Sen. Elizabeth Warren (D-Mass.) supports withdrawing American troops from military engagements in Syria and Afghanistan, she told MSNBC host Rachel Maddow on Wednesday night.
Warren, who announced an exploratory committee this week for a presidential run in 2020, made the comments when asked for her views on President Donald Trump’s recent decision to pull all U.S. military personnel out of Syria.
“I think it is right to get our troops out of Syria ― and let me add, I think it’s right to get our troops out of Afghanistan,” Warren said.
“I think that everybody who keeps saying, ‘No, no, no, we can’t do that,’ in the defense establishment needs to explain what they think winning in those wars [looks] like and where the metrics are,” the senator said.
But Warren disagreed with Trump’s abrupt announcement of his decision on Syria, saying that policy shouldn’t be conducted via Twitter.
“We actually need to plan this out and talk about it with our allies, how we ensure more safety and stability in the region,” she said.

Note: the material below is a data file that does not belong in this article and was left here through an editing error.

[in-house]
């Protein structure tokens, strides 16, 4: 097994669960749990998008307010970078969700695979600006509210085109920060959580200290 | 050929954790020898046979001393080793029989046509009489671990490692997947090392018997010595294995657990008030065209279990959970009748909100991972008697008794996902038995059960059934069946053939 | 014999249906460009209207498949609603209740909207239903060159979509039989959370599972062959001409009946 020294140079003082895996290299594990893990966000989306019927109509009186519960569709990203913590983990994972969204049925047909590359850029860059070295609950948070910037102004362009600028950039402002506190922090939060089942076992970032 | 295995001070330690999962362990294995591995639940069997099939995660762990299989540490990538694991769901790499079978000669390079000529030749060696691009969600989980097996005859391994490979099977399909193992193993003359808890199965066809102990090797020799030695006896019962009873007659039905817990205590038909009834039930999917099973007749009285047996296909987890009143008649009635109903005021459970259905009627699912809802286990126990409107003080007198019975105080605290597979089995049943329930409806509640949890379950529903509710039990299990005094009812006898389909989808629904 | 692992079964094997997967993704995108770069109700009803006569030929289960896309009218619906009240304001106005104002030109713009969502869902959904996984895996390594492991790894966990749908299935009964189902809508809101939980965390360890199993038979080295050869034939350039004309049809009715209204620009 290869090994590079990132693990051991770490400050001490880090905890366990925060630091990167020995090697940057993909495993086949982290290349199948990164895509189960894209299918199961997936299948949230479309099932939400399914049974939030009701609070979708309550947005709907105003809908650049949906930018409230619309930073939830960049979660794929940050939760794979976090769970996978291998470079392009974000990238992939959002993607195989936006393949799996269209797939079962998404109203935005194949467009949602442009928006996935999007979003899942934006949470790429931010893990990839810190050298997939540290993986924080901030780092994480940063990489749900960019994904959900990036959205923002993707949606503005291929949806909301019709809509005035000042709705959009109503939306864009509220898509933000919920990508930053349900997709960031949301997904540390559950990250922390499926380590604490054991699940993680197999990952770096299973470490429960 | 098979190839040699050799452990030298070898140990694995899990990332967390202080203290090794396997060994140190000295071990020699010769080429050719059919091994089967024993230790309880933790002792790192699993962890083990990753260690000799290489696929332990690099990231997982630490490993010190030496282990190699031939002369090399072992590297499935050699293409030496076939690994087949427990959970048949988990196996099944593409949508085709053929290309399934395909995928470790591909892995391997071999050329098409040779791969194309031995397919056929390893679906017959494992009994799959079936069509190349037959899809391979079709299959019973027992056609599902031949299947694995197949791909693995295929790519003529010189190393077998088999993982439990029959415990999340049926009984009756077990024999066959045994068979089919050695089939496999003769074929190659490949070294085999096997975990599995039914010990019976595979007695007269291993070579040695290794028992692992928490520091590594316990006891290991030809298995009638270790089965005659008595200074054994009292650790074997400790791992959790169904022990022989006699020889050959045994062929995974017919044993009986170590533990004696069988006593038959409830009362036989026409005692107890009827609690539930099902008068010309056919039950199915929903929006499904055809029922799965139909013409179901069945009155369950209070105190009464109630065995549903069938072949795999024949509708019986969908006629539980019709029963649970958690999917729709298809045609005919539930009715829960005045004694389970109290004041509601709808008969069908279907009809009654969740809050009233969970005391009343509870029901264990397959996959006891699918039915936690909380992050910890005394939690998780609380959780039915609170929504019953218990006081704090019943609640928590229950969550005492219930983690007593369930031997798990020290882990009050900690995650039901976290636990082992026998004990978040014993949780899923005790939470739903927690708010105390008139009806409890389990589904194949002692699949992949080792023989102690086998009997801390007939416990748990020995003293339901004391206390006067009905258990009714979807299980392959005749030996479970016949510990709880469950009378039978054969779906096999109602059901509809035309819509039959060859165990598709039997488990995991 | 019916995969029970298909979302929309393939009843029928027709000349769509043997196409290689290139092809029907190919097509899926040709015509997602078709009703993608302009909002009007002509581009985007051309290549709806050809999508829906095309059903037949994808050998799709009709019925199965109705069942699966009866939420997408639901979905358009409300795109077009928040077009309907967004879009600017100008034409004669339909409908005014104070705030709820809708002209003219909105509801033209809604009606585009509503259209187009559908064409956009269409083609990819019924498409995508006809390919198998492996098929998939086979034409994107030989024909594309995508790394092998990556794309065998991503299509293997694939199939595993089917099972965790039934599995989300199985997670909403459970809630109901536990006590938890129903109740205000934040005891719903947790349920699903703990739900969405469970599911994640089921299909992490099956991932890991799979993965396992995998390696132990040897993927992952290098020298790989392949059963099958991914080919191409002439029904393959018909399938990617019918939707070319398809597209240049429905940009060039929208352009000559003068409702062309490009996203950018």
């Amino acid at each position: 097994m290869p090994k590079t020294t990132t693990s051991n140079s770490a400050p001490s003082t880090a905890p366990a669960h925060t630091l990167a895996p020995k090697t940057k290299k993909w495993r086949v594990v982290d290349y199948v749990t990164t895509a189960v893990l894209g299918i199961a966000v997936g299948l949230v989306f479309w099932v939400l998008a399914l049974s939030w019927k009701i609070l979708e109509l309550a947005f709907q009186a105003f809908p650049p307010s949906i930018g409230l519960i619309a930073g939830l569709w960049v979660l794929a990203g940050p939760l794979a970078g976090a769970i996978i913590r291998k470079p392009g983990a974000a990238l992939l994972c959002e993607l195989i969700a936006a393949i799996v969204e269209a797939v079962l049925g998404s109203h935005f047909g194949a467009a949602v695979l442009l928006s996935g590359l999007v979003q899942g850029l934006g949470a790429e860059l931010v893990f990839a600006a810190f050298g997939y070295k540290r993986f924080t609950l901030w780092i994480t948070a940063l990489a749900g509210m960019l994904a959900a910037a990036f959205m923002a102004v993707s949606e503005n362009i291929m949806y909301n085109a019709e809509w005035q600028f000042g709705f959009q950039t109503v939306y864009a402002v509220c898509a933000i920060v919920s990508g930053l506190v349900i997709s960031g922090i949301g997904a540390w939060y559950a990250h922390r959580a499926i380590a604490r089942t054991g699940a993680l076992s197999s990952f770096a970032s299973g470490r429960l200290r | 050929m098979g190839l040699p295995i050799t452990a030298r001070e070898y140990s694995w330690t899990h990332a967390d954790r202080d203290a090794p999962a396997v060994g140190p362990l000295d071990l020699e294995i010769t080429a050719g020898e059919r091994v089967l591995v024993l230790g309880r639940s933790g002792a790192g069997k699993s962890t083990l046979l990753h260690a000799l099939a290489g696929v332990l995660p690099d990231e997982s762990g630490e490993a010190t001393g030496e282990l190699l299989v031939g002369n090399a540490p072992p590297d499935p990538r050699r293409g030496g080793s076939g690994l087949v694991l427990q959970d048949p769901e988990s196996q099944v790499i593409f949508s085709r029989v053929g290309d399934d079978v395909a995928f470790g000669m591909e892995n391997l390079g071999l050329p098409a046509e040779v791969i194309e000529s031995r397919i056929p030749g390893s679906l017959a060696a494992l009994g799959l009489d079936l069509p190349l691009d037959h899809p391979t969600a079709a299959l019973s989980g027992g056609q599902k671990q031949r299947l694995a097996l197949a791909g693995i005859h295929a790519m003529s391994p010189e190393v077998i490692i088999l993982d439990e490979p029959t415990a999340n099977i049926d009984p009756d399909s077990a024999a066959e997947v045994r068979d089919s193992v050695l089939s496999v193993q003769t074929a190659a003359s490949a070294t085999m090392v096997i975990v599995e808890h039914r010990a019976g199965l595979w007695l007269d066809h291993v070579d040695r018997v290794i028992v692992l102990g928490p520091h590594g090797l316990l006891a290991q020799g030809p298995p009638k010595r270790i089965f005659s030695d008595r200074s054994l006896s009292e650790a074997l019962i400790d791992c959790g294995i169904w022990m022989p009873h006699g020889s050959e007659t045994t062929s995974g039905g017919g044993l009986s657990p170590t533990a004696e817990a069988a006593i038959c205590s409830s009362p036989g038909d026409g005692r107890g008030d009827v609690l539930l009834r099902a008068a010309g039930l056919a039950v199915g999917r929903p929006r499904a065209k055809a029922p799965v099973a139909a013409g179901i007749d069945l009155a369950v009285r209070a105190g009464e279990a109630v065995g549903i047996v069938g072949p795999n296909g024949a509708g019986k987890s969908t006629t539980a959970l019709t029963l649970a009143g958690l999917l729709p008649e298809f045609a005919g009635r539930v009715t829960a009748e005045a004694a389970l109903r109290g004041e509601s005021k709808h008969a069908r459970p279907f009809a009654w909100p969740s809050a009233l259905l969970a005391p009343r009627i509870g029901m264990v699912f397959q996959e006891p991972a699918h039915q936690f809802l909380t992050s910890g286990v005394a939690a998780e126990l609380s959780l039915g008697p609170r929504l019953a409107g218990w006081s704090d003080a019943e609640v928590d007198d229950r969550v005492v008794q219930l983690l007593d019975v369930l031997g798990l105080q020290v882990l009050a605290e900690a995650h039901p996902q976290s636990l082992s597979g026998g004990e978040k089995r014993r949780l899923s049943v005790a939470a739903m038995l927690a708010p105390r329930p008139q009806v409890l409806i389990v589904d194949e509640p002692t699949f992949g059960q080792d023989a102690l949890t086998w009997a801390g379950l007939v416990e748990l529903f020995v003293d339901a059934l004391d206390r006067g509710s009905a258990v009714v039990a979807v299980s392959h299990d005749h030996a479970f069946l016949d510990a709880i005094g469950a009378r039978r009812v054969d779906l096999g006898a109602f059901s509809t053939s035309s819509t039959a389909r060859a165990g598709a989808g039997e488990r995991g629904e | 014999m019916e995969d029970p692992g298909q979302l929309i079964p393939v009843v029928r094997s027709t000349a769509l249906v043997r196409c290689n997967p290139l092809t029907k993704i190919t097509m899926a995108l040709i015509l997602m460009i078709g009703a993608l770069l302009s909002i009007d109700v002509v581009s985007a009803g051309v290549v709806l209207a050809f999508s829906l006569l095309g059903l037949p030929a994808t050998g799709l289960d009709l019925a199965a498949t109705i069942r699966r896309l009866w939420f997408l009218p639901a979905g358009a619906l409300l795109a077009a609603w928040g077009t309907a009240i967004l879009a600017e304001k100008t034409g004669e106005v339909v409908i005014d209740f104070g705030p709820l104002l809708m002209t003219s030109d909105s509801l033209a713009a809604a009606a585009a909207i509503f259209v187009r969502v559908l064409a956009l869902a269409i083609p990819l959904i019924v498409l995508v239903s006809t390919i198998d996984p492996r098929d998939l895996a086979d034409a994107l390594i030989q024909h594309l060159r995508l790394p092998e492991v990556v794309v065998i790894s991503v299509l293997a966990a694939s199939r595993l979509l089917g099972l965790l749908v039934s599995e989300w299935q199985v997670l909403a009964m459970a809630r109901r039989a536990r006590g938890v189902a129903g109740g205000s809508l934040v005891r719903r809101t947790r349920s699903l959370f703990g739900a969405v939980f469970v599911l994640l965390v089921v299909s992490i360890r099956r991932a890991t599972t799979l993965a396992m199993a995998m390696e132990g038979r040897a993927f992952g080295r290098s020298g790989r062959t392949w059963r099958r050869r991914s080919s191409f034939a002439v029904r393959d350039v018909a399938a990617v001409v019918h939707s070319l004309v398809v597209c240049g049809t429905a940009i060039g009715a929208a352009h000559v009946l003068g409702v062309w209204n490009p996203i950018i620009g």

Trump tweeted late last month that the U.S. had defeated the Islamic State militant group in Syria ― a claim experts reject ― and that it was time for American troops to come home. The announcement sparked immediate backlash from military and intelligence officials, including the resignations of Jim Mattis, the defense secretary, and Brett McGurk, the U.S. special envoy to the coalition to fight ISIS.
The United States has around 2,000 military personnel in Syria, where they have supported Kurdish militia forces in retaking territory seized by ISIS. The presence of U.S. troops is also a counterbalance to Russian and Iranian forces, which have propped up Syrian dictator Bashar Assad’s regime.
The U.S. has around 14,000 troops in Afghanistan and is in its 18th year of military intervention there. Last month, Trump ordered the gradual withdrawal of 7,000 of those forces.
In her MSNBC interview, Warren said she rejected the “foreign policy establishment” view that U.S. forces should “stay forever” in Afghanistan, arguing that the prolonged American presence in that country hasn’t resulted in lasting security or stability.
“We’re now 17 years in Afghanistan and ... the [Afghan] government controls less than 60 percent of all the land,” Warren said. “It doesn’t have the support of the people. The heroin trafficking is up. There are multiple groups that are terrorist groups throughout Afghanistan.”
Warren is a member of the Senate Armed Services Committee and the highest-profile Democrat to formally announce a potential bid for president.